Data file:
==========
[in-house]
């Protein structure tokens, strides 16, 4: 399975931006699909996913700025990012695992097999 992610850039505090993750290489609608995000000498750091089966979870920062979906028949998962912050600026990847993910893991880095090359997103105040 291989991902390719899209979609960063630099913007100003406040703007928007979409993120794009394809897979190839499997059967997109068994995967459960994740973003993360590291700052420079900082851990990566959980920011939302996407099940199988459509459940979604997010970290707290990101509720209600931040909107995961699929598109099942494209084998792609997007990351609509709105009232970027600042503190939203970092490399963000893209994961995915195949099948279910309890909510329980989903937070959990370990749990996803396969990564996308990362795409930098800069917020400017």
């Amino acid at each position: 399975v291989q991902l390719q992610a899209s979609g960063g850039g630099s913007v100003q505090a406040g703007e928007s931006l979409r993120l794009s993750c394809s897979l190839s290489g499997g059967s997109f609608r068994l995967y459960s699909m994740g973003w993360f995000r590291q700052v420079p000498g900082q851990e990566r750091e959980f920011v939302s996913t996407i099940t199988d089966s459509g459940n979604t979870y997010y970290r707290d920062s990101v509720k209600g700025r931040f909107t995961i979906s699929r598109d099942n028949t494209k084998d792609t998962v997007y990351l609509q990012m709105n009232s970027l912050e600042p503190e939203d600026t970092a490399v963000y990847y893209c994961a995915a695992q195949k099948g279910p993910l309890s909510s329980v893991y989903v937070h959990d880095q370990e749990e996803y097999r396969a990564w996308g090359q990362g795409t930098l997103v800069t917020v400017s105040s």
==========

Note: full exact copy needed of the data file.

[in-house]
């Protein structure tokens, strides 16, 4: 399975931006699909996913700025990012695992097999 992610850039505090993750290489609608995000000498750091089966979870920062979906028949998962912050600026990847993910893991880095090359997103105040 291989991902390719899209979609960063630099913007100003406040703007928007979409993120794009394809897979190839499997059967997109068994995967459960994740973003993360590291700052420079900082851990990566959980920011939302996407099940199988459509459940979604997010970290707290990101509720209600931040909107995961699929598109099942494209084998792609997007990351609509709105009232970027600042503190939203970092490399963000893209994961995915195949099948279910309890909510329980989903937070959990370990749990996803396969990564996308990362795409930098800069917020400017």
């Amino acid at each position: 399975v291989q991902l390719q992610a899209s979609g960063g850039g630099s913007v100003q505090a406040g703007e928007s931006l979409r993120l794009s993750c394809s897979l190839s290489g499997g059967s997109f609608r068994l995967y459960s699909m994740g973003w993360f995000r590291q700052v420079p000498g900082q851990e990566r750091e959980f920011v939302s996913t996407i099940t199988d089966s459509g459940n979604t979870y997010y970290r707290d920062s990101v509720k209600g700025r931040f909107t995961i979906s699929r598109d099942n028949t494209k084998d792609t998962v997007y990351l609509q990012m709105n009232s970027l912050e600042p503190e939203d600026t970092a490399v963000y990847y893209c994961a995915a695992q195949k099948g279910p993910l309890s909510s329980v893991y989903v937070h959990d880095q370990e749990e996803y097999r396969a990564w996308g090359q990362g795409t930098l997103v800069t917020v400017s105040s």